Government subsidies for renewable energy rebounded strongly last year, registering a solid 17% increase after two years of declines. Major expansion of solar installations in China and Japan and government=backed investments in offshore wind projects in Europe helped propel green energy spending to $270 billion.

It was the first annual increase in dollars for renewables (excluding large hydro-electric projects) in three years, a total just 3% below the all-time record of $279 billion set in 2011. The 103 Gw of generating capacity added around the world made 2014 the best year ever for newly installed capacity, according to the UNEP's 9th annual "Global Trends in Renewable Energy Investments" report, prepared by the Frankfurt School-UNEP Collaborating Centre, and Bloomberg New Energy Finance. A continuing sharp decline in technology costs in solar but also in wind means that every dollar invested in renewable energy bought significantly more generating capacity in 2014. The 103GW of capacity added by new renewable energy sources last year compares to 86GW in 2013, 89GW in 2012 and 81GW in 2011.

Combined wind, solar, biomass and waste-to-power, geothermal, small hydro and marine power contributed an estimated 9.1% of world electricity generation in 2014, up from 8.5% in 2013. The world electricity system emitted 1.3 gigatons of CO2, less than it would have if that 9.1% had been produced by the same fossil-dominated mix generating the other 90.9% of world power, though the difference was light and $279 would have been far better spent on making old buildings more energy efficient than on corporate subsidies.

Still, government bodies are excited that subsidies have continued to go up even as big players have begun to exit the market due to lack of viability without the subsidies

China spent the most by far - a record $83.3 billion, up 39% from 2013. Western nations are outsourcing their economies to China, which is simultaneously the world's largest polluter by far but also uses some of that money to subsidize solar. The U.S. continues to heavily subsidize solar and wind with another $38.3 billion, and Japan was in third at $35.7 billion. As in previous years, the market in 2014 was dominated by record government subsidies for solar and wind, which accounted for 92% of overall investment in renewable power and fuels. Solar jumped 25% to $149.6 billion, the second highest figure ever, while wind increased 11% to a record $99.5 billion. In 2014, some 49 GW of wind capacity and 46 GW of solar PV capacity were added worldwide.

Despite turnaround, challenges remain

Although 2014 was a turnaround year for renewable subsidies after two years of shrinkage, multiple challenges remain in the form of policy uncertainty - governments had sold the subsidies on the argument that they were kick-starting a green economy and that has not happened - and structural issues in the electricity system, which is now having to overspend by billions of dollars on the 'spot' market to normalize the inconsistency of breeze and sunlight.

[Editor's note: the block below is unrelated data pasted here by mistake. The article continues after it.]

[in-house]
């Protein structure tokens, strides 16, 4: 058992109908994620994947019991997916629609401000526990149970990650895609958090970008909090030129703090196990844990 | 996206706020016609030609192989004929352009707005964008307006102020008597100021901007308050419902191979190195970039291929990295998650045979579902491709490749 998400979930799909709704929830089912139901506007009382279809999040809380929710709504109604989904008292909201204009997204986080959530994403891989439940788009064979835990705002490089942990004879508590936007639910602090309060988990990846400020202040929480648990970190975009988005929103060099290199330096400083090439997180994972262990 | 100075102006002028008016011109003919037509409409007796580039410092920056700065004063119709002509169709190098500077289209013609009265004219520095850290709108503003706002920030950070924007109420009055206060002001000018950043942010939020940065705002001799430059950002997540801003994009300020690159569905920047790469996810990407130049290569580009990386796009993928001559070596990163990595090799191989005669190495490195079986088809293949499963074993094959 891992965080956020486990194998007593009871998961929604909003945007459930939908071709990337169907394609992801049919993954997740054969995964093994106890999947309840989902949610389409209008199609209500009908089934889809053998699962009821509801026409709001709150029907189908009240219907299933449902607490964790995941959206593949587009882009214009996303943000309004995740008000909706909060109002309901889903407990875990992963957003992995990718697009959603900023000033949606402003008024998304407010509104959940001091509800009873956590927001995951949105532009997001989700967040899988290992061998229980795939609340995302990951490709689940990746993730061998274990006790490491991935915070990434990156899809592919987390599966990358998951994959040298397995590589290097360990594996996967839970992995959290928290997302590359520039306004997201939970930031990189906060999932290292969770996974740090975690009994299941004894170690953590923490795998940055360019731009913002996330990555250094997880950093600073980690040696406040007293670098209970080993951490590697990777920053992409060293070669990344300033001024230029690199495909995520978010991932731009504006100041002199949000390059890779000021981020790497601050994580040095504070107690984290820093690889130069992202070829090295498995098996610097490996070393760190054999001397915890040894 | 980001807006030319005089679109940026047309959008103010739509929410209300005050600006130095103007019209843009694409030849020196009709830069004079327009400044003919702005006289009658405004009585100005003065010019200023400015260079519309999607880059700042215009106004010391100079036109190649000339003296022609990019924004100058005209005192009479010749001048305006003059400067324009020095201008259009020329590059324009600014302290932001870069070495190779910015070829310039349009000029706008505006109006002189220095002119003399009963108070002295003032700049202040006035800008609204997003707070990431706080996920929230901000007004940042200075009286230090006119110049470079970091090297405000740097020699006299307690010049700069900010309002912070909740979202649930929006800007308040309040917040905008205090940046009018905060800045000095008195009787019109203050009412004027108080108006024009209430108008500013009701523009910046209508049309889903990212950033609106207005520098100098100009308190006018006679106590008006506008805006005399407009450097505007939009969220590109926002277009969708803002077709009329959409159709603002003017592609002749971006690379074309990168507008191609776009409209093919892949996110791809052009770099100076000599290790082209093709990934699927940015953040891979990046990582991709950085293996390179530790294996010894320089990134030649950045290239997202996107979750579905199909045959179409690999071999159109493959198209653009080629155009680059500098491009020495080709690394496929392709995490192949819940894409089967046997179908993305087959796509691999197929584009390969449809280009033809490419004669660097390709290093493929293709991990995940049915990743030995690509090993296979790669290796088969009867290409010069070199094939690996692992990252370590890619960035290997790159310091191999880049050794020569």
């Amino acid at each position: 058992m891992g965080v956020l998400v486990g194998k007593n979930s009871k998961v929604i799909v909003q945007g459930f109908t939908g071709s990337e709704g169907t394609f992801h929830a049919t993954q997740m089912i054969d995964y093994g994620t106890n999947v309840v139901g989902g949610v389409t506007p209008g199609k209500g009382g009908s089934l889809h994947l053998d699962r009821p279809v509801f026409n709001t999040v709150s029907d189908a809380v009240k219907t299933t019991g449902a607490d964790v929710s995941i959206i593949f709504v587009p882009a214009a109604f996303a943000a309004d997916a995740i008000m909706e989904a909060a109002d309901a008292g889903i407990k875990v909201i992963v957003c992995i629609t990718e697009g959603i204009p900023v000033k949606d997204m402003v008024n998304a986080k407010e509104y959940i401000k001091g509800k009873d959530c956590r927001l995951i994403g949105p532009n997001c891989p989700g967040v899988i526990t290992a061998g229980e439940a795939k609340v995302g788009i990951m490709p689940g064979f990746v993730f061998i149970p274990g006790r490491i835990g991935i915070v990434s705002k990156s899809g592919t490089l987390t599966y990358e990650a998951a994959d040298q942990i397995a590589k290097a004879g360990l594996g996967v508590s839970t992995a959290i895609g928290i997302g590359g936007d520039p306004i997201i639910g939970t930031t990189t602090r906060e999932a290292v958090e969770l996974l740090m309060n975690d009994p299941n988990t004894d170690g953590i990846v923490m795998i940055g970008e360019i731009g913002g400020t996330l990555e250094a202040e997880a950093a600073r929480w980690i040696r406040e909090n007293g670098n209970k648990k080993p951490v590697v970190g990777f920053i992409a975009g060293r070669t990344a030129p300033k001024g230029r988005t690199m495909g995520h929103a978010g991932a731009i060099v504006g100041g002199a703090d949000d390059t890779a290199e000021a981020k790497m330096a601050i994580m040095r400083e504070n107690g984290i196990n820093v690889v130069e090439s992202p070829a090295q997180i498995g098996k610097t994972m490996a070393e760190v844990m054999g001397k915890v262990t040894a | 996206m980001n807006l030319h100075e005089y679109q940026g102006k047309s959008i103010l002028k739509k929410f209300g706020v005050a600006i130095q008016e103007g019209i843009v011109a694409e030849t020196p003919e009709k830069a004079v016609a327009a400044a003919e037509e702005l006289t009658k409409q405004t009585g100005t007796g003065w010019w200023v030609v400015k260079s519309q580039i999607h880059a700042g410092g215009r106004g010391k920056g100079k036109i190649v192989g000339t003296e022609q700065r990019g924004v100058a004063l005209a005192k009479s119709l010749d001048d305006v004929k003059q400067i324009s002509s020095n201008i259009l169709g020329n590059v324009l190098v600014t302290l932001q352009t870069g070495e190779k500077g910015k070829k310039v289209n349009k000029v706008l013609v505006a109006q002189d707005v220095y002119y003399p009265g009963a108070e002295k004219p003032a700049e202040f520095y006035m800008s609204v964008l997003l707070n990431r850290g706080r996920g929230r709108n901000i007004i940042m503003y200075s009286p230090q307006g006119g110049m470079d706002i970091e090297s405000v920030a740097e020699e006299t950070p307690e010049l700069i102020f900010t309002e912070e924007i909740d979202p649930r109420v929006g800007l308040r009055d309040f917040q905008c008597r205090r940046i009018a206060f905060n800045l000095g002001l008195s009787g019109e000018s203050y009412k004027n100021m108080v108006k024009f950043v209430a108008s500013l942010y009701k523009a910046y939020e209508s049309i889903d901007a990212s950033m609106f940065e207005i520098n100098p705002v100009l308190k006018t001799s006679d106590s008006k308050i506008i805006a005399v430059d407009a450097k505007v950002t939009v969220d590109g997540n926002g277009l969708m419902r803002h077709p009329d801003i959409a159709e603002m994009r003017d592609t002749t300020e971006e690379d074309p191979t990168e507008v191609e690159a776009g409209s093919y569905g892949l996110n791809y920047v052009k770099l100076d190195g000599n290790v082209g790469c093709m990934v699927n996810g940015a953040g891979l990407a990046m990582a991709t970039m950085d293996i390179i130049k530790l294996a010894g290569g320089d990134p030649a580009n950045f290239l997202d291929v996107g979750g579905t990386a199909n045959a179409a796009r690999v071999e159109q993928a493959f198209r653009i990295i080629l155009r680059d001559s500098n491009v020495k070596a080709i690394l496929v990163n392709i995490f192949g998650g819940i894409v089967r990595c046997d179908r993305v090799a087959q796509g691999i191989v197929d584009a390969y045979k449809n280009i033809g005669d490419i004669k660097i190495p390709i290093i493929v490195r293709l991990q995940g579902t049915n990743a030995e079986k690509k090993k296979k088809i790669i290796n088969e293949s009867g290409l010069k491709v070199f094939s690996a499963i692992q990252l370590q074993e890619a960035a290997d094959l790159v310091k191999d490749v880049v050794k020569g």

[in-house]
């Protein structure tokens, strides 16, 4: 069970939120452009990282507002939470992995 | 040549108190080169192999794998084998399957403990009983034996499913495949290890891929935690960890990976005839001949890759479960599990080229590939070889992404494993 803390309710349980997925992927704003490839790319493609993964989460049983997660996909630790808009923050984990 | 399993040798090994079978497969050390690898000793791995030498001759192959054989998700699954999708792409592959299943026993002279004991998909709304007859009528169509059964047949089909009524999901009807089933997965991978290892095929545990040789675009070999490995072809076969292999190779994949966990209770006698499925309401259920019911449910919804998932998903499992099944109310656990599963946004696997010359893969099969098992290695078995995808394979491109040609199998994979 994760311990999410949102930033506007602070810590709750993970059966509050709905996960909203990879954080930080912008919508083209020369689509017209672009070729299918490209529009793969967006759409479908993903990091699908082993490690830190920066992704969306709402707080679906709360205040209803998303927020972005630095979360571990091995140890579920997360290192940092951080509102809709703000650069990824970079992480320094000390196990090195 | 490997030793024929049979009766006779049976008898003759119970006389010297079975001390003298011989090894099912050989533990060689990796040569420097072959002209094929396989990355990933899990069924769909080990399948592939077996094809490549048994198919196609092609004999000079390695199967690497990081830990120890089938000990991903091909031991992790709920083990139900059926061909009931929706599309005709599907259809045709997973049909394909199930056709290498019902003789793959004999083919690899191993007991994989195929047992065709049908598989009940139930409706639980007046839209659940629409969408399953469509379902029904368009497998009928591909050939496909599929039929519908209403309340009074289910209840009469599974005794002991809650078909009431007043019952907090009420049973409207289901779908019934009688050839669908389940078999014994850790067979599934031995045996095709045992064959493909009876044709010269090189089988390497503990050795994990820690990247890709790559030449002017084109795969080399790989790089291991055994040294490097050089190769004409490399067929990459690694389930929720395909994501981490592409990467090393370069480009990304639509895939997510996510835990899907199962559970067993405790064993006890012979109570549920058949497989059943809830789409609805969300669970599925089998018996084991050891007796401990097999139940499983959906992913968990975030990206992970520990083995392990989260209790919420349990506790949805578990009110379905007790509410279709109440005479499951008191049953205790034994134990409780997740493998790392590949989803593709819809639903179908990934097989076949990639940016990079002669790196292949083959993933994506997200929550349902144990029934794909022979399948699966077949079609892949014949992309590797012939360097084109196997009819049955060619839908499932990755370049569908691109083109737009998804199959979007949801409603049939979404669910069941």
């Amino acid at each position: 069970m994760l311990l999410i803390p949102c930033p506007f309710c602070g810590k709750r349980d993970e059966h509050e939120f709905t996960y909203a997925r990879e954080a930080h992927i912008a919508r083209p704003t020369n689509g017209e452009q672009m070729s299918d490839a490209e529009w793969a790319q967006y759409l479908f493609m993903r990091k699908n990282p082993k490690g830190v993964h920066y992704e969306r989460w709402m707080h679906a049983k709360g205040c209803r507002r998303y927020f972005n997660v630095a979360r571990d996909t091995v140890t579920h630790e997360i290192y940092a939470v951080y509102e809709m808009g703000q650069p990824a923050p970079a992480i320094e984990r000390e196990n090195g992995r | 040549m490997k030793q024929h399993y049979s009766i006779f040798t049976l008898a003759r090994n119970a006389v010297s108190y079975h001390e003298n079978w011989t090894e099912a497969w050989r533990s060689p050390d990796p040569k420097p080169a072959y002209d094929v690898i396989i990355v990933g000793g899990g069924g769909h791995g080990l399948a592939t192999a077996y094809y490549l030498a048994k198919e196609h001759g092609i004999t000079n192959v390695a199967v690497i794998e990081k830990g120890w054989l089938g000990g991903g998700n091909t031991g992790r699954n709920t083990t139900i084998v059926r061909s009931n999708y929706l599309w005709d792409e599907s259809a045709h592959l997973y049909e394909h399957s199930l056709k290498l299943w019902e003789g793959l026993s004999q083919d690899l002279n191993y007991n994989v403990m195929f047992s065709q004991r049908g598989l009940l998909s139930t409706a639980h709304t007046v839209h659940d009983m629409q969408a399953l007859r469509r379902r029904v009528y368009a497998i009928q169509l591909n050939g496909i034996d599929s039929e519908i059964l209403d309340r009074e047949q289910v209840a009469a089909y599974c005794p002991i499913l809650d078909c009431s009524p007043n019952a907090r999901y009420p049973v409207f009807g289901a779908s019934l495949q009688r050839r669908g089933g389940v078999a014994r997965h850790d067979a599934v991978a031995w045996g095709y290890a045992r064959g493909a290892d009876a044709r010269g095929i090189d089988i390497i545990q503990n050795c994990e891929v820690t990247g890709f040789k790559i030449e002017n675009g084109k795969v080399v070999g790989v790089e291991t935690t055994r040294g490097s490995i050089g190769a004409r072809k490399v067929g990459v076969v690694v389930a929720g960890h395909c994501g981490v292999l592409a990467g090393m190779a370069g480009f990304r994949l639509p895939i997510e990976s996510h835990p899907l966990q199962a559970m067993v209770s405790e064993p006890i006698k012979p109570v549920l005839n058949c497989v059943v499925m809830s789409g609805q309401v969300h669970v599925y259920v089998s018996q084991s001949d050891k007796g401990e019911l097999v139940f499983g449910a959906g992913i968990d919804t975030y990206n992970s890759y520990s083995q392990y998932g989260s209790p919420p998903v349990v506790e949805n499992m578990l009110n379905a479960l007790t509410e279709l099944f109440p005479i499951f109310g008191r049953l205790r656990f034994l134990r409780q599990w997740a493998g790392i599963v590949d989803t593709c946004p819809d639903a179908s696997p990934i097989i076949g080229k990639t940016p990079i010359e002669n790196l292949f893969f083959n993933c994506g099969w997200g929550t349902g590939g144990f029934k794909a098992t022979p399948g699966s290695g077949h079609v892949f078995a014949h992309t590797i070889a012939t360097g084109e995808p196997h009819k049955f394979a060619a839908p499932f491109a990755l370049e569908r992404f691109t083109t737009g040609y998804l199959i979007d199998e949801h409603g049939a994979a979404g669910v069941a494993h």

And oil is cheaper. It is necessary for oil to be really expensive for green subsidies to make any sense. With cheap oil, consumers will call for using taxpayer money to make existing old buildings and homes more energy efficient rather than keeping solar corporations afloat. Investors had been sold on the government claim that subsidies would keep coming, and now they are less convinced.

"Europe was the first mover in clean energy, but it is still in a process of restructuring those early support mechanisms," notes Michael Liebreich, Chairman of the Advisory Board for Bloomberg New Energy Finance. "In the UK and Germany we are seeing a move away from feed-in tariffs and green certificates, towards reverse auctions and subsidy caps, aimed at capping the cost of the transition to consumers. Southern Europe is still almost a no-go area for investors because of retroactive policy changes, most recently those affecting solar farms in Italy. In the US there is uncertainty over the future of the Production Tax Credit for wind, but costs are now so low that the sector is more insulated than in the past. Meanwhile the rooftop solar sector is becoming unstoppable."

But that is also due to subsidies and fees on existing systems. Solar customers are being promised free energy, with the further promise than they can 'sell' excess energy back to utilities. When a company is forced to buy energy for the same price it sells it, but still incur employee and infrastructure costs, that cost is borne by everyone else. California energy customers currently pay 50 percent higher utility rates than the rest of the United States because of green subsidies and costs.

There are also structural challenges in the electricity system as grids and utilities in many countries struggle to cope with the increasing penetration of wind and solar in the generation mix. Coping with 25% or more variable generation is more difficult for grids and utilities than managing a 5% proportion.